All nuclear SPECT examinations were performed according to standard institutional clinical protocols. Among the 34 study participants, 12 underwent adenosine SPECT MPI, whereas the remaining 22 had exercise SPECT MPI. Among the 22 exercise stress tests, the average exercise time was 7 min and 10 s and the average workload achieved was 7.8 METs. The average percent of maximal predicted heart rate (MPHR) was 85.2%. Thirteen patients (3 of whom had ≤85% MPHR) developed chest pain during the examination.
An adequate stress test was defined as: 1) achieving ≥85% of MPHR; 2) any test using adenosine; or 3) patient developing chest pain during exercise testing. Although only 54% of exercise tests achieved MPHR ≥85%, 79% of stress tests were considered adequate. None of the patients who failed to achieve an adequate test had significant electrocardiogram changes during exercise.
Patients were injected with 10 mCi of 99mTc sestamibi at rest, and SPECT images were acquired with a dual-detector gamma camera, with 64 projections, each for 20 s, in a noncircular 180° orbit. In addition, an exercise or pharmacological stress test (intravenous adenosine infusion at 140 μg/kg/min for 5 min) was performed with 30 mCi of 99mTc sestamibi. After 30 to 60 min, gated SPECT images were obtained and assessed for myocardial perfusion.
Image processing and interpretation
All SPECT MPI images were analyzed by 2 experienced Certification Board of Nuclear Cardiology-certified independent readers (L.S. and W.M.), and any areas of discrepancy were then resolved by a third experienced senior reader (H.G.). Using the 17-segment model recommended by the American College of Cardiology/American Heart Association/American Society of Nuclear Cardiology (17), semiquantitative visual assessment of myocardial perfusion was performed using a 4-point scoring system (0 = normal, 1 = mild reduction of radioisotope uptake, 2 = moderate reduction of radioisotope uptake, 3 = severe reduction of radioisotope uptake). For each patient, summed rest score and summed stress score were calculated by adding the corresponding scores of the 17 segments for the rest and stress images.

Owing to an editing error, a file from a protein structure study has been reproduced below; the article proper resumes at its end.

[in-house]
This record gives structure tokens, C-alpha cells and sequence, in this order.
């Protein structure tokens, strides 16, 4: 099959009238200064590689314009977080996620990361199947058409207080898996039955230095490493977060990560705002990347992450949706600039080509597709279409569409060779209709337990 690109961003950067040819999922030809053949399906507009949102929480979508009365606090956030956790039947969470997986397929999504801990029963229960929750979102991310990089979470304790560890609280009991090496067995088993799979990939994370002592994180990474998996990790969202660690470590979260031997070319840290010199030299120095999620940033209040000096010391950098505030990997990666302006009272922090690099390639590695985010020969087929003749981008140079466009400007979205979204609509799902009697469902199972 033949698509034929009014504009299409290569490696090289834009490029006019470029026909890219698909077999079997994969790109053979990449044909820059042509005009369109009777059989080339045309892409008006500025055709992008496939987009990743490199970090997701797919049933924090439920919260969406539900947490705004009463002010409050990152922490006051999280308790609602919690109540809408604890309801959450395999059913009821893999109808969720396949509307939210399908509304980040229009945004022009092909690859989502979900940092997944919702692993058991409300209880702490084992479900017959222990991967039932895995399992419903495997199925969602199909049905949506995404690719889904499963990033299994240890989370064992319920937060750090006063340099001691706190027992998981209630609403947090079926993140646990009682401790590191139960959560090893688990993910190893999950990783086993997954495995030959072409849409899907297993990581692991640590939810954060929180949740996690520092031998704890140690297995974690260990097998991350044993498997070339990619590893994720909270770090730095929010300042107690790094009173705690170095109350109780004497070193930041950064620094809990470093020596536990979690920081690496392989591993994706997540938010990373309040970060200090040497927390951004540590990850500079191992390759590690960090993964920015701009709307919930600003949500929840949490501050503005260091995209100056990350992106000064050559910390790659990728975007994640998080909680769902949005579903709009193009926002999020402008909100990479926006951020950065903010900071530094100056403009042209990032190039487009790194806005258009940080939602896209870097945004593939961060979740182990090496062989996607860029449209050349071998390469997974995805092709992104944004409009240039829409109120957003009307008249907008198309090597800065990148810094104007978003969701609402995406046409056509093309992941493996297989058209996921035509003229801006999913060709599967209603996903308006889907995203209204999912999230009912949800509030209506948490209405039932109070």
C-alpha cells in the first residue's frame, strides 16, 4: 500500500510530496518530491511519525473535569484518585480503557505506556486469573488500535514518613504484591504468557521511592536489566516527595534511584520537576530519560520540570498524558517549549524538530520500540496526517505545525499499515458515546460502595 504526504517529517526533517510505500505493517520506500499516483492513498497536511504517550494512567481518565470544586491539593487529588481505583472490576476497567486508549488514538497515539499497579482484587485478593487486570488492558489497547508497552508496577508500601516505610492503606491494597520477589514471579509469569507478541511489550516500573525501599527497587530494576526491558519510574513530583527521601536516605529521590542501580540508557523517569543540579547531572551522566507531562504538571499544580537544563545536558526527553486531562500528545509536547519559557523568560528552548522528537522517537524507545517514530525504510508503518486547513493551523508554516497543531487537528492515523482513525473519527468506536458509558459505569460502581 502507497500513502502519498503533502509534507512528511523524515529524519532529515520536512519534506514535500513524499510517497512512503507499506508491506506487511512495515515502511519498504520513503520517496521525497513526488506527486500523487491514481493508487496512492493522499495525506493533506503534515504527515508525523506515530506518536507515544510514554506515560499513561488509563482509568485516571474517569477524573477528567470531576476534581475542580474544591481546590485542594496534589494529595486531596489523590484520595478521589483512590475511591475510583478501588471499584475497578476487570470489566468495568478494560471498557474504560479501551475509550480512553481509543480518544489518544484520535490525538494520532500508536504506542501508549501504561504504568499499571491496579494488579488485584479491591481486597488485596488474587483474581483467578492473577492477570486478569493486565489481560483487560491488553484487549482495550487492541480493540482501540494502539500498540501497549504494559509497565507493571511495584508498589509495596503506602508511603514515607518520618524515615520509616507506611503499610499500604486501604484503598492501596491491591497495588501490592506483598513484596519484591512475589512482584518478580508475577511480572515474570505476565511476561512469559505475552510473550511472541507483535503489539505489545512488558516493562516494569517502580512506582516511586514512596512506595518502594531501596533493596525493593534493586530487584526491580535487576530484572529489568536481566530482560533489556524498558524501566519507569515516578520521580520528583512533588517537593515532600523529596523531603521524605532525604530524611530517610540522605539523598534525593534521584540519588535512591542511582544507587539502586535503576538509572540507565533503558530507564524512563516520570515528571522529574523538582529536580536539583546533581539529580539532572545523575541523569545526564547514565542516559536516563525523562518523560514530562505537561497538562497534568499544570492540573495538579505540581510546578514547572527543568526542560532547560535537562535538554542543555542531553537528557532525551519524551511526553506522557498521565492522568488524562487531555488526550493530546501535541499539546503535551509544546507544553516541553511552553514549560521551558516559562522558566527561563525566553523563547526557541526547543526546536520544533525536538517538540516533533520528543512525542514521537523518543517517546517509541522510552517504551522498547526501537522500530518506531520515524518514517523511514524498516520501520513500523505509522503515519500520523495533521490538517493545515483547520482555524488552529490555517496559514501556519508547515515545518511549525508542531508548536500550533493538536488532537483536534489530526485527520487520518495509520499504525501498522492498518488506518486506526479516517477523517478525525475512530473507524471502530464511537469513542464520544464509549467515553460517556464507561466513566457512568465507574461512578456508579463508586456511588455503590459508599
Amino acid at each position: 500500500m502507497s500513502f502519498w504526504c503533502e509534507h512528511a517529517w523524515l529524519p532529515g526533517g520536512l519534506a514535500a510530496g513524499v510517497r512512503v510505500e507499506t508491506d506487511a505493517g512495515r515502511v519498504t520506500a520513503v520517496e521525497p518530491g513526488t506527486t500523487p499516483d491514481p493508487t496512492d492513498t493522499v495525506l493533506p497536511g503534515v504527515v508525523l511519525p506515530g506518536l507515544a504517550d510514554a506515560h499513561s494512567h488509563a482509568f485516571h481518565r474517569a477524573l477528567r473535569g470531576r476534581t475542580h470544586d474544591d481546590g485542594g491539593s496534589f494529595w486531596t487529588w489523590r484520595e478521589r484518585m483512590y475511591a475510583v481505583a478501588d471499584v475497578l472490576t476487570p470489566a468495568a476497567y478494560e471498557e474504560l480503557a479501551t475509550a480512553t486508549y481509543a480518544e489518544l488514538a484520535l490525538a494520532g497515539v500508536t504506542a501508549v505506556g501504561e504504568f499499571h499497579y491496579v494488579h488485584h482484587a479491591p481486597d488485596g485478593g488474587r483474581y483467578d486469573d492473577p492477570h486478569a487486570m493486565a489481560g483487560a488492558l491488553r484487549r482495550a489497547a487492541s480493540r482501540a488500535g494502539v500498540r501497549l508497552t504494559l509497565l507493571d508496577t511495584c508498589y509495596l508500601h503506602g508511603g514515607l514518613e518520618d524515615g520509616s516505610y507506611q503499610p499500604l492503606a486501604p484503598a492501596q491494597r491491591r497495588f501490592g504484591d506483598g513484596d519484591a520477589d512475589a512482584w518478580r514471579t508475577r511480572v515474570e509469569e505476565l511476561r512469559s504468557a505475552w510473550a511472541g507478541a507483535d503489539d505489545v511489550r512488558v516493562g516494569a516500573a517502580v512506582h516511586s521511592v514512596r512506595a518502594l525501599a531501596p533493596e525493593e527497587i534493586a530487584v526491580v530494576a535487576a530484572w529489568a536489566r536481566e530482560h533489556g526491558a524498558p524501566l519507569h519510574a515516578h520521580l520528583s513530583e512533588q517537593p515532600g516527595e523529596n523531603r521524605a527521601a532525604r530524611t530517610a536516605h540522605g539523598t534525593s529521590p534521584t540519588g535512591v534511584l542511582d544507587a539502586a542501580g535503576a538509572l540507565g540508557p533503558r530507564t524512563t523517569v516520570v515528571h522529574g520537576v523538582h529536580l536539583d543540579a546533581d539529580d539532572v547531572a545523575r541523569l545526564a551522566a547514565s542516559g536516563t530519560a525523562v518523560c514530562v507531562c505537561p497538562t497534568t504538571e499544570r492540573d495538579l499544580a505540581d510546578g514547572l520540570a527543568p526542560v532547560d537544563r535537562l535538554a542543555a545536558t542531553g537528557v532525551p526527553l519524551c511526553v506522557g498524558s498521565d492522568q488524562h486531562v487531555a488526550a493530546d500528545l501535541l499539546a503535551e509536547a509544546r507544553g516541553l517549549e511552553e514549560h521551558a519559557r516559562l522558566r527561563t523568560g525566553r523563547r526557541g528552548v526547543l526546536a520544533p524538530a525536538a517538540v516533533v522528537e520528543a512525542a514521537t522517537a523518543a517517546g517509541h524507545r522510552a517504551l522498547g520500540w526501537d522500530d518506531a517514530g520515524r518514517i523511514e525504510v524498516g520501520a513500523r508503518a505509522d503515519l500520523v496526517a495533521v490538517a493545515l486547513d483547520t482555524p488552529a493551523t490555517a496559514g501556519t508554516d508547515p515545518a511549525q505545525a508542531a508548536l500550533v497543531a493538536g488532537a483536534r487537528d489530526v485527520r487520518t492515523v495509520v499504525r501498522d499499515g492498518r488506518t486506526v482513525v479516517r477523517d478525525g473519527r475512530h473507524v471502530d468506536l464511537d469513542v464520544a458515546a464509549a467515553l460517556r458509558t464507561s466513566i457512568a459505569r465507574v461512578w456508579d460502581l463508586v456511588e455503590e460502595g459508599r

All invasive coronary angiography images were sent to an offsite core laboratory (Harrington McLaughlin Heart and Vascular Institute, Case Western Reserve University, Cleveland, Ohio), where blinded quantitative coronary assessment was performed for the entire coronary system (CAAS II system, Pie Medical, Maastricht, the Netherlands) to determine the percent stenosis of each coronary segment.
Computed Tomography Perfusion (ctp)
Before evaluation of perfusion, raw data were used to reconstruct stress, rest, and DE datasets at 65% of the RR interval using an extra smooth filter (Siemens B10) with slice thickness of 0.7 mm and overlap of 0.4 mm.
To ensure appropriate and consistent coregistration of all images, internal fiducial markers (e.g., mitral annular ring, left ventricular apex, pulmonary vasculature) and spatial localization coordinates available in the software (Circulation, Siemens) were used to coregister the stress, rest, and DE images.